Stannard Rock Trout

To the angler who appreciates the native lake trout, no place can match the trophy potential of Stannard Rock. This five mile long reef system located over 40 miles offshore in Lake Superior, is only visited by a handful of avid anglers, adventure seekers and charter captains in any given year.

I've had the pleasure of fishing Stannard Rock six times in recent years and I would jump at the opportunity to return as many times as my schedule and the weather will allow. Weather is the big issue in that no one with half a brain is heading to Stannard Rock unless the weather window is perfect.

Late June and the month of July are the most stable weather months in the Great Lakes and the best times to plan a trip to this lake trout mecca. During this time of year the surface waters at Stannard Rock are also typically in the 50 degree range, setting the stage for finding trophy fish in shallow water and also near the surface.

Jigging is the most popular means of targeting these fish, but a growing number of anglers are casting oversized swimbaits in an effort to target the mega-giants this region of Lake Superior is famous for producing.

At Stannard Rock a 20 pound lake trout is nothing but an average catch. What anglers who make the trek to the "rock" are really looking for are fish north of 30 pounds and the chance of catching something approaching 40 pounds! No place else in the Great Lakes can an angler catch more and bigger lake trout than at Stannard Rock.

If you decide to target Stannard Rock, it's a good idea to make your first few visits with a seasoned captain who is familiar with the waters and the most productive fishing tactics. In our book, Captain Travis White who owns www.keweenawcharters.com is the guy who has the best handle on what it takes to put trophy lake trout in the boat.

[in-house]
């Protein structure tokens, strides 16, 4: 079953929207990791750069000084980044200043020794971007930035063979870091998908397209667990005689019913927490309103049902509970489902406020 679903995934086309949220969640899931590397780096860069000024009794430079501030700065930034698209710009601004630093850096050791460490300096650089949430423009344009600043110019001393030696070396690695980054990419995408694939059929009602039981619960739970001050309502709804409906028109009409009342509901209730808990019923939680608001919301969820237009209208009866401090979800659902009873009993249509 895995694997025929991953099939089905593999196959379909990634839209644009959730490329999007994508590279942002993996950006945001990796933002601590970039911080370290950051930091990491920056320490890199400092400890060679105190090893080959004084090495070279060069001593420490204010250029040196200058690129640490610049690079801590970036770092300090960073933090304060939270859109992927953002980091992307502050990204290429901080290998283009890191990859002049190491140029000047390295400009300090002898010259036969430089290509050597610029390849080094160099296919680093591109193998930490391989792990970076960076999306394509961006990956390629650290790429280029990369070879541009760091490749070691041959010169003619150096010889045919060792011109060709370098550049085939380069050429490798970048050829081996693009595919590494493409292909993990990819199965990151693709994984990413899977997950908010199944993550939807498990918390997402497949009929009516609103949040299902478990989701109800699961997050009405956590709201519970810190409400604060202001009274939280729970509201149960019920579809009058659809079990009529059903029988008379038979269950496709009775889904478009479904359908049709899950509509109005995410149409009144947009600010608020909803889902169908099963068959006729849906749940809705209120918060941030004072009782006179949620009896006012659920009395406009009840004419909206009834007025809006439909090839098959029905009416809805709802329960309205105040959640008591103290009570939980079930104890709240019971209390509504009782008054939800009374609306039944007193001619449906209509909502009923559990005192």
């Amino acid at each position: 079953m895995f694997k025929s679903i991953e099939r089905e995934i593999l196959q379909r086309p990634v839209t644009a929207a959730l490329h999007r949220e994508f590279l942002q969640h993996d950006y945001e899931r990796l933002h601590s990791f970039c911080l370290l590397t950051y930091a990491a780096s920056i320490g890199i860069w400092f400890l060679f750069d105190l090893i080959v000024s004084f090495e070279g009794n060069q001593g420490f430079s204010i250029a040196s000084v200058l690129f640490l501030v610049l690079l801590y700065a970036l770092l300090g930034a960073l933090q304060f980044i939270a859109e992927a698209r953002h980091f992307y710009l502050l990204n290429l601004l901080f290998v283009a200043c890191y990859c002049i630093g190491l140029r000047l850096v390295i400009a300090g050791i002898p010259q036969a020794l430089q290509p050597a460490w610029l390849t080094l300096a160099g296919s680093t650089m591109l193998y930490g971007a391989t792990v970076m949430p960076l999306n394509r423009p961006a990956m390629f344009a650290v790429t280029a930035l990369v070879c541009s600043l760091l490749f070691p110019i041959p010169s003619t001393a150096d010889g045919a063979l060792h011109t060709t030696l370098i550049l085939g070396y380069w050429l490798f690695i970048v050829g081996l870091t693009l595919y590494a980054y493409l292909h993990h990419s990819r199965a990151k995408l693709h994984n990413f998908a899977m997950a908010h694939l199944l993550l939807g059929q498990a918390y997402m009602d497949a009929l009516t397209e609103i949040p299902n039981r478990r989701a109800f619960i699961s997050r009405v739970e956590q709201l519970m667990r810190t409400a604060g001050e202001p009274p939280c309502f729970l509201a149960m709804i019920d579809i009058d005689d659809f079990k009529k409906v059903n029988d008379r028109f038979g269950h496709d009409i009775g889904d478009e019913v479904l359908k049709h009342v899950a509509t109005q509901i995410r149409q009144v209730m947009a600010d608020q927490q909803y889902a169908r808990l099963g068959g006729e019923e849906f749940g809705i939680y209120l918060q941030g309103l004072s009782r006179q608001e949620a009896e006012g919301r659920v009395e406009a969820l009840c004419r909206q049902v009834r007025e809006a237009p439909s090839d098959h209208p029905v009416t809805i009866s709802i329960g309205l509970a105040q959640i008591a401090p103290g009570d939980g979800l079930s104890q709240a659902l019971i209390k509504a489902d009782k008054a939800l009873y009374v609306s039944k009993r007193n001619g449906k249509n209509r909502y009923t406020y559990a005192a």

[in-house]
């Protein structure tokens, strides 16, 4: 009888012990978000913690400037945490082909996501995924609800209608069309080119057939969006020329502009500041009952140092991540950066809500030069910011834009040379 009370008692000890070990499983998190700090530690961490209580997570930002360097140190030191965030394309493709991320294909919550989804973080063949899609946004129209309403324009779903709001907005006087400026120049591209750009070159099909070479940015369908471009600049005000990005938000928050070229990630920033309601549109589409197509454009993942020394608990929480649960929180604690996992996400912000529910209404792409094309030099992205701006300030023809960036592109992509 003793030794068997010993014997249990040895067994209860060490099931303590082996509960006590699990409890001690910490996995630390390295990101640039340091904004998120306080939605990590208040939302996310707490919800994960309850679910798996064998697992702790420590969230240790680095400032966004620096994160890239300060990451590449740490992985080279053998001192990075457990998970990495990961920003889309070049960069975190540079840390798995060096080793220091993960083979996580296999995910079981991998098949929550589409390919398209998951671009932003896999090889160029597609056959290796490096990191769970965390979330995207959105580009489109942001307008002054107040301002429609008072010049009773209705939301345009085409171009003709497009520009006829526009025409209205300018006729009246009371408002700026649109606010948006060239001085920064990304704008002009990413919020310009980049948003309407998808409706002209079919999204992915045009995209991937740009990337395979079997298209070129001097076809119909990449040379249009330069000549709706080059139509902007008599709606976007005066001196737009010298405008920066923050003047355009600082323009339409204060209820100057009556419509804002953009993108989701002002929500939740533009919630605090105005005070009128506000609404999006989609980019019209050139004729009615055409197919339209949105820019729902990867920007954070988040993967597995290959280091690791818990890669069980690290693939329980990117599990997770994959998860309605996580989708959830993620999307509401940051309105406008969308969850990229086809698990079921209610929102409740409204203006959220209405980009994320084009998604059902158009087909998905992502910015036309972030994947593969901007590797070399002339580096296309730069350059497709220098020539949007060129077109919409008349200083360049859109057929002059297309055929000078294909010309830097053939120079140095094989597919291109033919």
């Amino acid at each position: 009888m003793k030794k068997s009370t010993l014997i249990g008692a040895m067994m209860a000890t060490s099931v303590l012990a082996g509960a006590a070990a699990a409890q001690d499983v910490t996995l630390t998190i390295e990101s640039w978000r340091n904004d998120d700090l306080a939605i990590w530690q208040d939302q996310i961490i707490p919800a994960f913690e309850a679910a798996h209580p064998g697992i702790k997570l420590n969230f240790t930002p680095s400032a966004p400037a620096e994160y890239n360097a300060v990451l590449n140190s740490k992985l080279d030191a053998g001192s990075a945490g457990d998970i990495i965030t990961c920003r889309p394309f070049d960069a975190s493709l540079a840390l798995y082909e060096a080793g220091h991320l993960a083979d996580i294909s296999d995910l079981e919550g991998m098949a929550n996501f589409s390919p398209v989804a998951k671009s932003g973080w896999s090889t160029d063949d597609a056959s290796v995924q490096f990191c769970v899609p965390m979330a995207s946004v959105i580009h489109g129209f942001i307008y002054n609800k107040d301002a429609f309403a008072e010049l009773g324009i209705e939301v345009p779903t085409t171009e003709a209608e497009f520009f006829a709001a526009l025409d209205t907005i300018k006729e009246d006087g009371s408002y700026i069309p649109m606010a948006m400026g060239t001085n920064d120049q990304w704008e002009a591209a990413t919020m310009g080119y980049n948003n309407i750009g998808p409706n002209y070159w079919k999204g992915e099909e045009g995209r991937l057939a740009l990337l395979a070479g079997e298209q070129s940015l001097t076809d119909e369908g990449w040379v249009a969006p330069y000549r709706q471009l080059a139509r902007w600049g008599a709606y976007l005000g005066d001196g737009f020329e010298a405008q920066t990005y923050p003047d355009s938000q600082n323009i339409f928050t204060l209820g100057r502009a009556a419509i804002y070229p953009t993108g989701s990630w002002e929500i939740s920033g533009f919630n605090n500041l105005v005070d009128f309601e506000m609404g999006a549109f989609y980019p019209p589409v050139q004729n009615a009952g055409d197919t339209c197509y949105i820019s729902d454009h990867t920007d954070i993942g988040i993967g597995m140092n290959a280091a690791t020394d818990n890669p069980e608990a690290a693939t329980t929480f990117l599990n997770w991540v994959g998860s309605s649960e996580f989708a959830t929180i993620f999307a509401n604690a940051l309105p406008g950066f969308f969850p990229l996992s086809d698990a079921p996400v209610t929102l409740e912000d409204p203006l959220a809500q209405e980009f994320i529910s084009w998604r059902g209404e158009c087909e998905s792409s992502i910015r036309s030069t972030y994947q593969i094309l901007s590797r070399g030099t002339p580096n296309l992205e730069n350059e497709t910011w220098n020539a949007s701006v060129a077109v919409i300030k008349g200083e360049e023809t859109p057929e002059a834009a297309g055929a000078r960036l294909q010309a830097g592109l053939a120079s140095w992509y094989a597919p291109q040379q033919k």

Milwaukee Is Brown Town

When I was just cutting my teeth in the sport fishing industry, Lake Michigan was the place to be if you wanted to catch lots of brown trout and trophy sized fish. Those days are but a distant memory and currently the best brown trout fishing is found on the western shore of Lake Michigan from Racine to Sheboygan Wisconsin.

Milwaukee is smack in the middle of the best brown trout fishing an angler could hope for. In part the fishing in this region is exceptional because of the aggressive stocking efforts, but Milwaukee also has lots of near shore structure that holds these trout in predictable places, warm water discharges and inflowing rivers that concentrate fish and a huge marina system that provides a ton of protected waters readily accessible to the angler who's looking for a personal best brown trout.

The average brown trout taken in this region of Lake Michigan during April and early May would be about eight to 10 pounds. However, browns north of 20 pounds are very common here and a few 30 pound giants are taken every year!

Wisconsin still stocks the Seeforellen strain of brown trout that grows to enormous size on a steady diet of alewives, gizzard shad, smelt and round goby. Because these browns are gorging themselves on a wide variety of baitfish, wobbling plugs fished behind in-line planer boards tend to be the best set up in the springtime.

The Fishing 411 team has visited this region of Lake Michigan each of the past three springs and has found that the 3.0 and 3.5 Yakima Mag Lip produces limit catches just about every day on the water. A host of colors have produced browns for us over the years, but the two most consistently productive colors are Metallic Gold Flame and Metallic Silver Red Herringbone or NFL for short.

Summing It Up

These four red hot trout and salmon destinations are just the tip of the iceberg in terms of noteworthy places to fish in the Great Lakes region. Pick your poison and get out often, because the Great Lakes are also full of great fisheries.